New York: Polls paint a mixed picture of US President Donald Trump`s political fortunes in this election year showing his job approval ratings and sense of betterment at the highest levels while also having all the leading Democratic challengers defeating him.
A Gallup poll released on Thursday said that 61 percent of Americans felt they were better off now than they were three years ago, the highest number since 1992 during a year the president is facing re-election.
A Gallup poll released on February 4 on the eve of Trump`s acquittal showed a 49 percent approval rate for him, steadying his support in the Senate.
That job approval rating in Gallup`s poll in the first week of February of the re-election year is higher than former President Barack Obama`s 47 percent in 2012.
In other polls, he was doing well overall, although the picture is mixed.
The job approval rating, which is seen as a measure of his popularity, aggregated by RealClear Politics (RCP) was at 45.6 percent this week, the highest in his presidency. But disapproval of his performance was 52.1 percent, a spread of 6.5 percent, RCP calculated.
In contrast, the Americans have a far lower opinion of Congress: According to RCP aggregation, 65.6 percent disapprove of its performance and only 22.4 approve.
The Democrats will have to contend with Trump`s rising job approval ratings, especially in the economy, and the sense that things have gotten better when they confront him in the November election.
But they can get satisfaction in RCP aggregations of national polls in which all the six leading contenders for the Democratic Party nomination are shown beating Trump by margins ranging from a 6 percent lead for Michael Bloomberg to just 1 percent for Pete Buttigieg, a small-town mayor from Indiana.
The showing of Bloomberg, the owner of the news and financial service company that bears his name and a former New York mayor, against Trump in the national poll is a surprise as he is at the third place in the polls for Democratic Party nomination and hasn`t participated in party elections so far. But he is climbing fast, reaching 14.2 percent on Thursday from 10 percent on Sunday, while former Vice President Joe Biden, the centrist and one-time front-runner, has been steadily falling from 23.9 percent to 19.2 percent during the same period, according to RCP averages.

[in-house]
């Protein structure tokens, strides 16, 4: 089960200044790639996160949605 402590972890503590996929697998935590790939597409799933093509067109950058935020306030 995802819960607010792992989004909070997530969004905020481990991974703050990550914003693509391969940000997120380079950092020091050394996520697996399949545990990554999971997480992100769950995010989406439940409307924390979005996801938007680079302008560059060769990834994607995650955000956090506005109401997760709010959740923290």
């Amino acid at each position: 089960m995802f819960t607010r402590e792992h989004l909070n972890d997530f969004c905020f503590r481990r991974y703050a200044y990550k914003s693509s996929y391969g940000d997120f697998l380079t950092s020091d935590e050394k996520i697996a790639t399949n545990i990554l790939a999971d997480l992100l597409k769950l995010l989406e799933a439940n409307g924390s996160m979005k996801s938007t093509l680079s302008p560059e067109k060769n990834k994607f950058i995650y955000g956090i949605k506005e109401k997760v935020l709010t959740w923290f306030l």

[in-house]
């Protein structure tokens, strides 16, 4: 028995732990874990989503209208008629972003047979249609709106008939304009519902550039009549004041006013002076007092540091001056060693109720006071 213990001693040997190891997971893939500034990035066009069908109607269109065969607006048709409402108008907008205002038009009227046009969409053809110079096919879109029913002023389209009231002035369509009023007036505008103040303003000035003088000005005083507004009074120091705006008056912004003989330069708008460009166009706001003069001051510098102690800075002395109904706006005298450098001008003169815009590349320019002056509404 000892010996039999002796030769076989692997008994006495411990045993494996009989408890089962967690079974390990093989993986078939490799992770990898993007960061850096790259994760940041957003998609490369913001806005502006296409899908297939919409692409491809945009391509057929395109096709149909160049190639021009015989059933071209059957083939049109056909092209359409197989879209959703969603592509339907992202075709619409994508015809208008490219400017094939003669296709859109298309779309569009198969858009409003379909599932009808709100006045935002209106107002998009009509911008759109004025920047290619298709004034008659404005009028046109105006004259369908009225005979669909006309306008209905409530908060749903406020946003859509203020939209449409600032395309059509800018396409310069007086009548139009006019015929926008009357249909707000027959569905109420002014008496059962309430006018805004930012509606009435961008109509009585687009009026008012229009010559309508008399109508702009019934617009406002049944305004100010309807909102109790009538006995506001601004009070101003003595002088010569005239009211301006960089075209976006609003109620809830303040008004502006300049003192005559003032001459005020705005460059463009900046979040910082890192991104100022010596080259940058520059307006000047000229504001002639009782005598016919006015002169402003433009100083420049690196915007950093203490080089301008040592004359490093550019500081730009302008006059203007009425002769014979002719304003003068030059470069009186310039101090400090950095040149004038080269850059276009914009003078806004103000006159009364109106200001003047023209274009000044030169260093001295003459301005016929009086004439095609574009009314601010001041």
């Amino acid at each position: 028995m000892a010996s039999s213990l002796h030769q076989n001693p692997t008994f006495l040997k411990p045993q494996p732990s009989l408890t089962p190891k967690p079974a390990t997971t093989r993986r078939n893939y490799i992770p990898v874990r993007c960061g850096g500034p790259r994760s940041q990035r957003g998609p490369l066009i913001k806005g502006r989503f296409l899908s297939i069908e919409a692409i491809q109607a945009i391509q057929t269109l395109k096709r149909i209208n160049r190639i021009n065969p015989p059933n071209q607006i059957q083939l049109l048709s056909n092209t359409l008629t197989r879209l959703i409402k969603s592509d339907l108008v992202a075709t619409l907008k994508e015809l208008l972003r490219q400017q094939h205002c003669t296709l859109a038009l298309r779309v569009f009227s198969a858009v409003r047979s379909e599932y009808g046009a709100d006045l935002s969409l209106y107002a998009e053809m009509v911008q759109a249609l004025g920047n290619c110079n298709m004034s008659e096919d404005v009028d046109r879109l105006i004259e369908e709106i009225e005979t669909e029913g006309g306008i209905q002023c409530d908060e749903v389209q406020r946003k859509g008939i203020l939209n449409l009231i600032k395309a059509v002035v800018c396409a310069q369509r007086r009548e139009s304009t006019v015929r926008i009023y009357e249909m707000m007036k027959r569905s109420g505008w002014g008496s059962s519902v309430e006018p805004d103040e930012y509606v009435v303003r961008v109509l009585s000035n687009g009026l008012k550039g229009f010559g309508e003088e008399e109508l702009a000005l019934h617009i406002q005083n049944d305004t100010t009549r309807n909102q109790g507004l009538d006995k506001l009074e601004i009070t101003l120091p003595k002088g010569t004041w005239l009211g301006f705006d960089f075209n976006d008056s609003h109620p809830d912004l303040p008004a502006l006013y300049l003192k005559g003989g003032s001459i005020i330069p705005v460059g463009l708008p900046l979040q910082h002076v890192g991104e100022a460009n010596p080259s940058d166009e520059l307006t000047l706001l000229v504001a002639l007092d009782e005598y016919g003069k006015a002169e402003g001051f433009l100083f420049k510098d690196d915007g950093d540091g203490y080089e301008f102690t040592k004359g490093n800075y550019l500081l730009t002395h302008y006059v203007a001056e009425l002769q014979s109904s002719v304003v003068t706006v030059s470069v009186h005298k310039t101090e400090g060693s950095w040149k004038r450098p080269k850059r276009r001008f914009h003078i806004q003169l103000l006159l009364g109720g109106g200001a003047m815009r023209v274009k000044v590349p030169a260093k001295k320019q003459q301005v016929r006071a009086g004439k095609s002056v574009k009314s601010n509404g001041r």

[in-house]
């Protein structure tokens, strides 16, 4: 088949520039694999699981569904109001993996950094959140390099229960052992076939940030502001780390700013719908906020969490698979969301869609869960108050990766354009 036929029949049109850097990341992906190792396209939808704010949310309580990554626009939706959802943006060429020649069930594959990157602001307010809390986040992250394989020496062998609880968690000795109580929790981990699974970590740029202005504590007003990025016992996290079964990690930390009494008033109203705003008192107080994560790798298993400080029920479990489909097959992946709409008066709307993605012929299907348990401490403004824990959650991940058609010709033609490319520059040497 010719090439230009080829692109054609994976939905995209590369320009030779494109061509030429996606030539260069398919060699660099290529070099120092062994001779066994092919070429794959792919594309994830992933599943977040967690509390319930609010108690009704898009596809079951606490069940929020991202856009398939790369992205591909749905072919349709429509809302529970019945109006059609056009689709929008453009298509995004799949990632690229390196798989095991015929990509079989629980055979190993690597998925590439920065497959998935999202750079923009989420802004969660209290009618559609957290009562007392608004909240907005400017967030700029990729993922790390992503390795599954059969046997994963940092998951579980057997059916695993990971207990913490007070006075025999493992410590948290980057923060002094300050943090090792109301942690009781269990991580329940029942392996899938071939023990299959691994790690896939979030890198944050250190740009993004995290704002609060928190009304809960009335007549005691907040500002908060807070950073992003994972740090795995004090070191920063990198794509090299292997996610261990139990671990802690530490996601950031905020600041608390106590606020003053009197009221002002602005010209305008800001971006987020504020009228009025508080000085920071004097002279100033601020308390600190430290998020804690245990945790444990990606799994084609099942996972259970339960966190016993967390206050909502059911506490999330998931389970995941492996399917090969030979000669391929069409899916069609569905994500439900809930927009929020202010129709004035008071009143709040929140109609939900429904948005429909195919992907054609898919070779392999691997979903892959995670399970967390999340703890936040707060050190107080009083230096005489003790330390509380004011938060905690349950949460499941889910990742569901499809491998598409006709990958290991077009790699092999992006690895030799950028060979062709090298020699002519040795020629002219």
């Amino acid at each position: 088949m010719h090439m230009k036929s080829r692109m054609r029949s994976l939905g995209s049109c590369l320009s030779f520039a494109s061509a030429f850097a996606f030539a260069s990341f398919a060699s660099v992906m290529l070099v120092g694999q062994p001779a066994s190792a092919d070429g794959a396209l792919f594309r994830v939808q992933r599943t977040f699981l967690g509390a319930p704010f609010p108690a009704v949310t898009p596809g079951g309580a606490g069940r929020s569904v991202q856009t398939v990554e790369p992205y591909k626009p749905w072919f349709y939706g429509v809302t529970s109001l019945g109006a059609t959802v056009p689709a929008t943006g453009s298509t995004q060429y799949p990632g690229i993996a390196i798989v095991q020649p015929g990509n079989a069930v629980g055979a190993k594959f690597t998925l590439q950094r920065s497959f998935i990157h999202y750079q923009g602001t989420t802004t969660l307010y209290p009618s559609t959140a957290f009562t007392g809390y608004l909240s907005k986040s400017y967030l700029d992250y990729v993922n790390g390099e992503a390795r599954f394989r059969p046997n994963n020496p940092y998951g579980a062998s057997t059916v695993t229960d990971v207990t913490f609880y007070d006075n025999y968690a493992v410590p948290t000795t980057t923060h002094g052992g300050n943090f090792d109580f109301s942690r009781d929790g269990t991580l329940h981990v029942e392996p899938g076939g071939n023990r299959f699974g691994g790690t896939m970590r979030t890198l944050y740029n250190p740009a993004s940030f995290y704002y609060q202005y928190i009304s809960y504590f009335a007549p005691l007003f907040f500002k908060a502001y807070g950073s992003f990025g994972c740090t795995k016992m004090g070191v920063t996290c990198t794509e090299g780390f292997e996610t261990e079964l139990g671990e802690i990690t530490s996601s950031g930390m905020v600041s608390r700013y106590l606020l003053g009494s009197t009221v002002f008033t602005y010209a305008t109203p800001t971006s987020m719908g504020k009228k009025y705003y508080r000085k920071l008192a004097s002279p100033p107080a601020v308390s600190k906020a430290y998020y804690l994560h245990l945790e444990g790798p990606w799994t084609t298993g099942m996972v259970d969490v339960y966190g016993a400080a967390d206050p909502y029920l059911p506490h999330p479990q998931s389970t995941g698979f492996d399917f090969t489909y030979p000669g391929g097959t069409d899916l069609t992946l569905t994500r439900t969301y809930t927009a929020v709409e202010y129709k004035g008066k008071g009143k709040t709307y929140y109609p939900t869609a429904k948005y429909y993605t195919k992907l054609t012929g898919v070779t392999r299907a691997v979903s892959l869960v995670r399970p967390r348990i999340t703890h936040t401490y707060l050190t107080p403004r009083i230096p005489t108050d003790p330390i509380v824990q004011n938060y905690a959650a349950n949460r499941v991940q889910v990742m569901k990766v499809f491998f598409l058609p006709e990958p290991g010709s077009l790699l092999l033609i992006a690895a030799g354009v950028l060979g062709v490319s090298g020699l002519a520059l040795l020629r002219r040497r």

Democrats made a defence of Biden in the elections, the core principle of the impeachment of Trump, yet ironically they may have hurt him by the repeated disclosures during the process about a questionable deal by his son Hunter in Ukraine and Biden`s role in firing the prosecutor there looking into his son`s company.
Trump won 304 electoral college votes although he polled only 62.9 million popular votes nationally in 2016, while Hillary Clinton received 65.8 million votes but only 227 electoral college votes.
Individual polls also showed wide discrepancies in their findings this week, with Rasmussen Reports reporting a tie at 49 percent between those approving his performance and those disapproving, and Reuters Ipsos with a 55 percent disapproving and only 44 percent approving, with a negative spread of 11 percent.
With unemployment at the lowest level in about 45 years and the stock markets hitting record levels, Trump scores his best in polls asking about his economic performance: RCP aggregation showed a 56.1 percent approval rate to 39.3 percent disapproval.
This time, Republicans are hoping to use the economy to defuse the Democrat`s challenges based on Trump`s ethical lapses.
"The economy will likely be as potent an election issue as any other, but there is no dominant issue in the public`s minds," according to a Gallup Poll analysis.
While 29 percent of those polled said the economy was the top issue, healthcare came second with 25 percent.
The Democrats are making healthcare an important issue in their campaign, although they have to come up with a coherent, united stand on the topic.
On foreign policy, Trump`s approval sags with a 43.7 percent approval to 52.7 percent disapproval, according to the RCP tally.
Asked about the direction of the country, only 39.3 said it was headed in the right direction, while 54.2 said it was going the opposite way, according to RCP aggregation.
One of the explanations for the discrepancy between Trump`s high job approval rating is seen in the Gallup and Rasmussen polls and the showing of Democratic party candidates in elections is the deep polarisation in the country: 94 percent of Republicans in the Gallup poll approved of his performance, while only 7 percent of Democrats did.
Among independents, it was 42 percent.
Similarly, 89 percent of Republicans said they were better off, while only 29 percent of the Democrats agreed, showing the chasm behind the overall 61 percent number for those feeling their situation had improved.
Independents with 60 percent, were closer to the overall number.